Reconsidering Rot-Resistant Framing Material
Copper- and borate-based preservative treatments have proven effectiveness, but structural plastics are more durable.
Synopsis: When copper chromated arsenate (CCA) was eased off the market at the end of 2003 due to fears about its toxicity, builders needed to find new sources for rot-resistant structural lumber. As contributing editor Scott Gibson has discovered, the industry has responded by developing three new types of rot-resistant framing materials. The new materials include lumber treated with alkaline copper quaternary (ACQ) or copper azole (CA); wood treated with borate, a naturally occurring mineral salt; or fiberglass-reinforced plastic lumber (FRPL), made from recycled plastics. The article includes a sidebar about new compounds and organic treatments in development.
For 60 years or so, a compound called chromated copper arsenate (CCA) successfully protected structural lumber from the harmful effects of weather, bugs, and microbes. Eased off the consumer market at the end of 2003 due to concerns about its toxicity, CCA was replaced by two other compounds also rich in copper but without the arsenic or the chromium: alkaline copper quaternary (ACQ) and copper azole (CA). Now, nearly four years later, they remain the only residential choice for treated wood rated for ground contact.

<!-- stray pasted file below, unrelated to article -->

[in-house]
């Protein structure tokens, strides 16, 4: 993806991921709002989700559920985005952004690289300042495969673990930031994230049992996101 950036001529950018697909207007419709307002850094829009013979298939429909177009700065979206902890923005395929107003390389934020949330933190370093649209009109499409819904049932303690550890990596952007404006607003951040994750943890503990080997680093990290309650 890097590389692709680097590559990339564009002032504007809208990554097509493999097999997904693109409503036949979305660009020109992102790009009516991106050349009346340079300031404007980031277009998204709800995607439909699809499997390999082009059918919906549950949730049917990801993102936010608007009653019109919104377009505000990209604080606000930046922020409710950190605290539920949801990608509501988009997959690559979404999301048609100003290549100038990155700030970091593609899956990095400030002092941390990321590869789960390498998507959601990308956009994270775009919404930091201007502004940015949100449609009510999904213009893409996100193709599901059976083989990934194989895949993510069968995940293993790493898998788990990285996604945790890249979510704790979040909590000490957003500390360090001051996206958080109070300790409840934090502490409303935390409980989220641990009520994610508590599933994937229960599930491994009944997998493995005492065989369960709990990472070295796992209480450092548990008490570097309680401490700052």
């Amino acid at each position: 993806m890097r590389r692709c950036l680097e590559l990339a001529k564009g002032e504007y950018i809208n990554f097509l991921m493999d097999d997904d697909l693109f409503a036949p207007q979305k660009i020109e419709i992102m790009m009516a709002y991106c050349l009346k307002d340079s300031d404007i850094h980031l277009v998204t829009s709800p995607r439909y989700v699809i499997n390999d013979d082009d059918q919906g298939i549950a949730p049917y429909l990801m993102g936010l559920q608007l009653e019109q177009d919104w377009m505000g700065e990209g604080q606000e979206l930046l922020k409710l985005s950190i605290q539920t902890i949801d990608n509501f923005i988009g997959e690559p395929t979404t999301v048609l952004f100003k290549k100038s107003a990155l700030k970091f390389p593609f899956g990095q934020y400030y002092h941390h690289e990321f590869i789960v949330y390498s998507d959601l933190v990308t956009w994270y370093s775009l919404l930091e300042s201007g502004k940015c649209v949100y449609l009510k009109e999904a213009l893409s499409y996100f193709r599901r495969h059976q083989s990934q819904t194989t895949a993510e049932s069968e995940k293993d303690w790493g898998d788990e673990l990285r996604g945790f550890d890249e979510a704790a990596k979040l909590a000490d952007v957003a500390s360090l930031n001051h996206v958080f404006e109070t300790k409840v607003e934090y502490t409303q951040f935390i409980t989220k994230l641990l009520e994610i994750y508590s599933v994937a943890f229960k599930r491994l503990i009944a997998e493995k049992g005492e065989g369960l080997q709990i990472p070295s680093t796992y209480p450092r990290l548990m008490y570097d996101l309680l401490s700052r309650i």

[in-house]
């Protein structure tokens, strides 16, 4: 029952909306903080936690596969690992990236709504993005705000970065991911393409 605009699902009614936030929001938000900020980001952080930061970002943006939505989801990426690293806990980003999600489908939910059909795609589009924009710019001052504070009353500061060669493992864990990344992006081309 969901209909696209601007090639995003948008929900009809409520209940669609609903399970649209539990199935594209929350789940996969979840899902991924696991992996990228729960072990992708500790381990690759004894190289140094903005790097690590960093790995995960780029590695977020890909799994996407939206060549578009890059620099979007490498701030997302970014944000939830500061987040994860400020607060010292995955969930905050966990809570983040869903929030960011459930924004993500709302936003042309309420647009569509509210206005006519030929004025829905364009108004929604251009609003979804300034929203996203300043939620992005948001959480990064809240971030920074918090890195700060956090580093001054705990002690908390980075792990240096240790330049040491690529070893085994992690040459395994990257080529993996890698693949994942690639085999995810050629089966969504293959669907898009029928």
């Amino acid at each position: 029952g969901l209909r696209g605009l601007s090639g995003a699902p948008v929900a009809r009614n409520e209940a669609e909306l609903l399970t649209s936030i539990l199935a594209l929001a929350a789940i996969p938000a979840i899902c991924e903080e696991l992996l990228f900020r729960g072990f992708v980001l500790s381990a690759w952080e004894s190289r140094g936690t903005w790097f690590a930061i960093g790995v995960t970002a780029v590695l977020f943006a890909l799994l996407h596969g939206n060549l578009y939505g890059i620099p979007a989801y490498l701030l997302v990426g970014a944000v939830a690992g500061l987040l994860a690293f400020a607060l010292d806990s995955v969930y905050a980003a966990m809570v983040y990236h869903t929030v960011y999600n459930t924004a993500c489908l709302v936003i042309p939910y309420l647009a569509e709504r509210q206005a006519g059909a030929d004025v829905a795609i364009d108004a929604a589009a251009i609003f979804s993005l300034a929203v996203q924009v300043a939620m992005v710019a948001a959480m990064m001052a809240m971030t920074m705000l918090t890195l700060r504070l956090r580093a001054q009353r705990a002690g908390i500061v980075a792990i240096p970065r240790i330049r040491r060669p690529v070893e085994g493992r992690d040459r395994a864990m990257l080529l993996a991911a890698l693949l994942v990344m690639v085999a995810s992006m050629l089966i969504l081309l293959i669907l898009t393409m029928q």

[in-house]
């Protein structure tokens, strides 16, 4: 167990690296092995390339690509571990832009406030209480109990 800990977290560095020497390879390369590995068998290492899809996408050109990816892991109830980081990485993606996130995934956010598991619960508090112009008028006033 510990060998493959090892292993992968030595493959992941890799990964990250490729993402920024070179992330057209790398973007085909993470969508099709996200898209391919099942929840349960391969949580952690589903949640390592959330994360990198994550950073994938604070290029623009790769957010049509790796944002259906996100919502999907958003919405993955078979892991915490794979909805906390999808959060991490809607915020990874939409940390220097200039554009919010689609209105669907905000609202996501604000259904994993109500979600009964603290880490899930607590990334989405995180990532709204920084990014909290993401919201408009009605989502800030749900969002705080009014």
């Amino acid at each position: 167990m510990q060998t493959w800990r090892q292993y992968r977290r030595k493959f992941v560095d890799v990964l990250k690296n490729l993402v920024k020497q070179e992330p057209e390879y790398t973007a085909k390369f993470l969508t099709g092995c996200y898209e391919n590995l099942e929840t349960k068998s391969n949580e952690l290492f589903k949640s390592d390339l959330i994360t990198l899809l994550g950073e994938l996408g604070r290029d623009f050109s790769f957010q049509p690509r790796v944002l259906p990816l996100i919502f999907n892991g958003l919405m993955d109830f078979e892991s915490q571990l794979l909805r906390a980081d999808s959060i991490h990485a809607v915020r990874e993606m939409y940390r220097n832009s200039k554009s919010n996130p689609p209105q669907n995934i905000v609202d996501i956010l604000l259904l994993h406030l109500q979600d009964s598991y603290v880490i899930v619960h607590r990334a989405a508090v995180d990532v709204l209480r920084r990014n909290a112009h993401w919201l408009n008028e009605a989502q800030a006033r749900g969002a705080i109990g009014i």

Technology in lumber treatment is moving forward, however. Manufacturers are working hard on more benign organic compounds that not only eliminate the corrosive effects of traditionally treated lumber products but that also can be used directly in the ground.
Until that technology is ready for market, three effective structural materials can be used when mold, insects, and decay are a concern. Each has varied applications, levels of protection, and price differences.
Copper-based ACQ and CA are highly recognizable materials that continue to dominate the preserved-wood industry. Borate-infused lumber is not a new technology, but it is a fast-growing, nontoxic alternative to metal-based treatments. And plastics, which typically have been thought of only as decking material, are emerging as another viable…